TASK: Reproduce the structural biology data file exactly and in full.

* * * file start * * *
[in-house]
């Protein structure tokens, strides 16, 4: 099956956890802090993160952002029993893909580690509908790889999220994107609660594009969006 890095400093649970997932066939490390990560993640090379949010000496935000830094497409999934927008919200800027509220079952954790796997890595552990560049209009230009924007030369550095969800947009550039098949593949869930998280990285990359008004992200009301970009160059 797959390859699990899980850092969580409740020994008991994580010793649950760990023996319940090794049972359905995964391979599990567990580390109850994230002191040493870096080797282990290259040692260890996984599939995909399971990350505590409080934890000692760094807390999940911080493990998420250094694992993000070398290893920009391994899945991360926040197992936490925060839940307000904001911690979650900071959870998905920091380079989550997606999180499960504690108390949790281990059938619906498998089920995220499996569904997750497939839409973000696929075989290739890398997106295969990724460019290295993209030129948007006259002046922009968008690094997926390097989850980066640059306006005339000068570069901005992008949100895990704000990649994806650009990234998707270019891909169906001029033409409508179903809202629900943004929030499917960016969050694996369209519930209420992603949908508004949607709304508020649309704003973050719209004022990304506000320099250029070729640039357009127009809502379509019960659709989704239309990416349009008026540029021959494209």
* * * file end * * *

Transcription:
[in-house]
């Protein structure tokens, strides 16, 4: 099956956890802090993160952002029993893909580690509908790889999220994107609660594009969006 890095400093649970997932066939490390990560993640090379949010000496935000830094497409999934927008919200800027509220079952954790796997890595552990560049209009230009924007030369550095969800947009550039098949593949869930998280990285990359008004992200009301970009160059 797959390859699990899980850092969580409740020994008991994580010793649950760990023996319940090794049972359905995964391979599990567990580390109850994230002191040493870096080797282990290259040692260890996984599939995909399971990350505590409080934890000692760094807390999940911080493990998420250094694992993000070398290893920009391994899945991360926040197992936490925060839940307000904001911690979650900071959870998905920091380079989550997606999180499960504690108390949790281990059938619906498998089920995220499996569904997750497939839409973000696929075989290739890398997106295969990724460019290295993209030129948007006259002046922009968008690094997926390097989850980066640059306006005339000068570069901005992008949100895990704000990649994806650009990234998707270019891909169906001029033409409508179903809202629900943004929030499917960016969050694996369209519930209420992603949908508004949607709304508020649309704003973050719209004022990304506000320099250029070729640039357009127009809502379509019960659709989704239309990416349009008026540029021959494209």